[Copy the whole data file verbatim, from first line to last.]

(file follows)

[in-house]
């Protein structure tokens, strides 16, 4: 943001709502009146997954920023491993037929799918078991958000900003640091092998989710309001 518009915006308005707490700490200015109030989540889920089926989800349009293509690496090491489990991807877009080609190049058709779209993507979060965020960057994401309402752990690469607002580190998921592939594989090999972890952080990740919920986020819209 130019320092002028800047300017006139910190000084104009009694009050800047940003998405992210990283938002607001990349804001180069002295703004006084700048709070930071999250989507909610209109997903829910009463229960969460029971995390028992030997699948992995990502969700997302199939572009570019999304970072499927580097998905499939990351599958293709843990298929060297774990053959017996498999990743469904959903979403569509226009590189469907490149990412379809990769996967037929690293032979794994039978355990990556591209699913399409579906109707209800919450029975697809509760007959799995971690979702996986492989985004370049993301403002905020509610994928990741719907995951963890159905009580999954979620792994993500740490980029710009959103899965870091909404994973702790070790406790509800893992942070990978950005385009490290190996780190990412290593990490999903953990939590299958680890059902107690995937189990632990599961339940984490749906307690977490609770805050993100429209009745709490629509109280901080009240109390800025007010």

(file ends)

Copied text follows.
[in-house]
């Protein structure tokens, strides 16, 4: 943001709502009146997954920023491993037929799918078991958000900003640091092998989710309001 518009915006308005707490700490200015109030989540889920089926989800349009293509690496090491489990991807877009080609190049058709779209993507979060965020960057994401309402752990690469607002580190998921592939594989090999972890952080990740919920986020819209 130019320092002028800047300017006139910190000084104009009694009050800047940003998405992210990283938002607001990349804001180069002295703004006084700048709070930071999250989507909610209109997903829910009463229960969460029971995390028992030997699948992995990502969700997302199939572009570019999304970072499927580097998905499939990351599958293709843990298929060297774990053959017996498999990743469904959903979403569509226009590189469907490149990412379809990769996967037929690293032979794994039978355990990556591209699913399409579906109707209800919450029975697809509760007959799995971690979702996986492989985004370049993301403002905020509610994928990741719907995951963890159905009580999954979620792994993500740490980029710009959103899965870091909404994973702790070790406790509800893992942070990978950005385009490290190996780190990412290593990490999903953990939590299958680890059902107690995937189990632990599961339940984490749906307690977490609770805050993100429209009745709490629509109280901080009240109390800025007010």